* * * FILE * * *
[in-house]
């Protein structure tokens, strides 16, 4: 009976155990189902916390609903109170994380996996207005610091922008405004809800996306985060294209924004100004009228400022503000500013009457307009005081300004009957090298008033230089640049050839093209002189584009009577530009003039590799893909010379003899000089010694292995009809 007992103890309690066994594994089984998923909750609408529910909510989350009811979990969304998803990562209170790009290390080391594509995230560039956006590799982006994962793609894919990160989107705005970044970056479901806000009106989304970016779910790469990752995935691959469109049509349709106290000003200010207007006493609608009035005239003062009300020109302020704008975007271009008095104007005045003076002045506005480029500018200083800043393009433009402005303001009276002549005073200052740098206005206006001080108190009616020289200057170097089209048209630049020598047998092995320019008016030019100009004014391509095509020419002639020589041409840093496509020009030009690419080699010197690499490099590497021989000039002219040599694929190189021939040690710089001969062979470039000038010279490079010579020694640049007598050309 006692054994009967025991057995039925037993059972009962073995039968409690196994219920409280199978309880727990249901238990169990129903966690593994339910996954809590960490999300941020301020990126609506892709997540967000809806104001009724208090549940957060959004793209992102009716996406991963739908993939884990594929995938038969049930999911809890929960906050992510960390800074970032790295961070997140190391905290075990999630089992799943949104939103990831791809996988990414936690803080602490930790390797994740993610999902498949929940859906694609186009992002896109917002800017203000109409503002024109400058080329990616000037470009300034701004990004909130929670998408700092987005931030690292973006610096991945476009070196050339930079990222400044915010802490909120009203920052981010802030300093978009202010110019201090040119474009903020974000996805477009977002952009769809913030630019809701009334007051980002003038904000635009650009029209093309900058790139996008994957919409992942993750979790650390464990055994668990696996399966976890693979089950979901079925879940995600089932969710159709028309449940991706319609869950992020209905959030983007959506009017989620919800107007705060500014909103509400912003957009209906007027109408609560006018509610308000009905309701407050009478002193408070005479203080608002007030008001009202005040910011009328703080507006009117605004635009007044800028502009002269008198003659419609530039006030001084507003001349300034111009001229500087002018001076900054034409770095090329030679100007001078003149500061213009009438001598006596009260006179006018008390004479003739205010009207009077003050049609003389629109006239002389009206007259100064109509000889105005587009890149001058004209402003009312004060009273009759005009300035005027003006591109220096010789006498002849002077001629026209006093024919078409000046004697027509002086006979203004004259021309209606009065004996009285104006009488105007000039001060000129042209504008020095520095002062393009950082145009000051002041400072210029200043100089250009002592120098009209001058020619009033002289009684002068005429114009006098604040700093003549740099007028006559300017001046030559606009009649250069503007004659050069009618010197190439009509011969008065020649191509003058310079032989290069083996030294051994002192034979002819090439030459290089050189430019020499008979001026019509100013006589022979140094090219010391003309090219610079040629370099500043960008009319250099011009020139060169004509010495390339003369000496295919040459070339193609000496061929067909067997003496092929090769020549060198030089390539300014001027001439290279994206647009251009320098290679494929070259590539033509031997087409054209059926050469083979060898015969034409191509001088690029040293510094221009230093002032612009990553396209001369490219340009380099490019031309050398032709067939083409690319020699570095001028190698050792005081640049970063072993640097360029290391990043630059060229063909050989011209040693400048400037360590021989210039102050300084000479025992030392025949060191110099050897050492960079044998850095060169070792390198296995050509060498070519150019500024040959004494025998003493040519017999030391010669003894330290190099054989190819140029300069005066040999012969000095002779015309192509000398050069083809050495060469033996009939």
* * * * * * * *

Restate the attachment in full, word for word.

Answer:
[in-house]
């Protein structure tokens, strides 16, 4: 009976155990189902916390609903109170994380996996207005610091922008405004809800996306985060294209924004100004009228400022503000500013009457307009005081300004009957090298008033230089640049050839093209002189584009009577530009003039590799893909010379003899000089010694292995009809 007992103890309690066994594994089984998923909750609408529910909510989350009811979990969304998803990562209170790009290390080391594509995230560039956006590799982006994962793609894919990160989107705005970044970056479901806000009106989304970016779910790469990752995935691959469109049509349709106290000003200010207007006493609608009035005239003062009300020109302020704008975007271009008095104007005045003076002045506005480029500018200083800043393009433009402005303001009276002549005073200052740098206005206006001080108190009616020289200057170097089209048209630049020598047998092995320019008016030019100009004014391509095509020419002639020589041409840093496509020009030009690419080699010197690499490099590497021989000039002219040599694929190189021939040690710089001969062979470039000038010279490079010579020694640049007598050309 006692054994009967025991057995039925037993059972009962073995039968409690196994219920409280199978309880727990249901238990169990129903966690593994339910996954809590960490999300941020301020990126609506892709997540967000809806104001009724208090549940957060959004793209992102009716996406991963739908993939884990594929995938038969049930999911809890929960906050992510960390800074970032790295961070997140190391905290075990999630089992799943949104939103990831791809996988990414936690803080602490930790390797994740993610999902498949929940859906694609186009992002896109917002800017203000109409503002024109400058080329990616000037470009300034701004990004909130929670998408700092987005931030690292973006610096991945476009070196050339930079990222400044915010802490909120009203920052981010802030300093978009202010110019201090040119474009903020974000996805477009977002952009769809913030630019809701009334007051980002003038904000635009650009029209093309900058790139996008994957919409992942993750979790650390464990055994668990696996399966976890693979089950979901079925879940995600089932969710159709028309449940991706319609869950992020209905959030983007959506009017989620919800107007705060500014909103509400912003957009209906007027109408609560006018509610308000009905309701407050009478002193408070005479203080608002007030008001009202005040910011009328703080507006009117605004635009007044800028502009002269008198003659419609530039006030001084507003001349300034111009001229500087002018001076900054034409770095090329030679100007001078003149500061213009009438001598006596009260006179006018008390004479003739205010009207009077003050049609003389629109006239002389009206007259100064109509000889105005587009890149001058004209402003009312004060009273009759005009300035005027003006591109220096010789006498002849002077001629026209006093024919078409000046004697027509002086006979203004004259021309209606009065004996009285104006009488105007000039001060000129042209504008020095520095002062393009950082145009000051002041400072210029200043100089250009002592120098009209001058020619009033002289009684002068005429114009006098604040700093003549740099007028006559300017001046030559606009009649250069503007004659050069009618010197190439009509011969008065020649191509003058310079032989290069083996030294051994002192034979002819090439030459290089050189430019020499008979001026019509100013006589022979140094090219010391003309090219610079040629370099500043960008009319250099011009020139060169004509010495390339003369000496295919040459070339193609000496061929067909067997003496092929090769020549060198030089390539300014001027001439290279994206647009251009320098290679494929070259590539033509031997087409054209059926050469083979060898015969034409191509001088690029040293510094221009230093002032612009990553396209001369490219340009380099490019031309050398032709067939083409690319020699570095001028190698050792005081640049970063072993640097360029290391990043630059060229063909050989011209040693400048400037360590021989210039102050300084000479025992030392025949060191110099050897050492960079044998850095060169070792390198296995050509060498070519150019500024040959004494025998003493040519017999030391010669003894330290190099054989190819140029300069005066040999012969000095002779015309192509000398050069083809050495060469033996009939």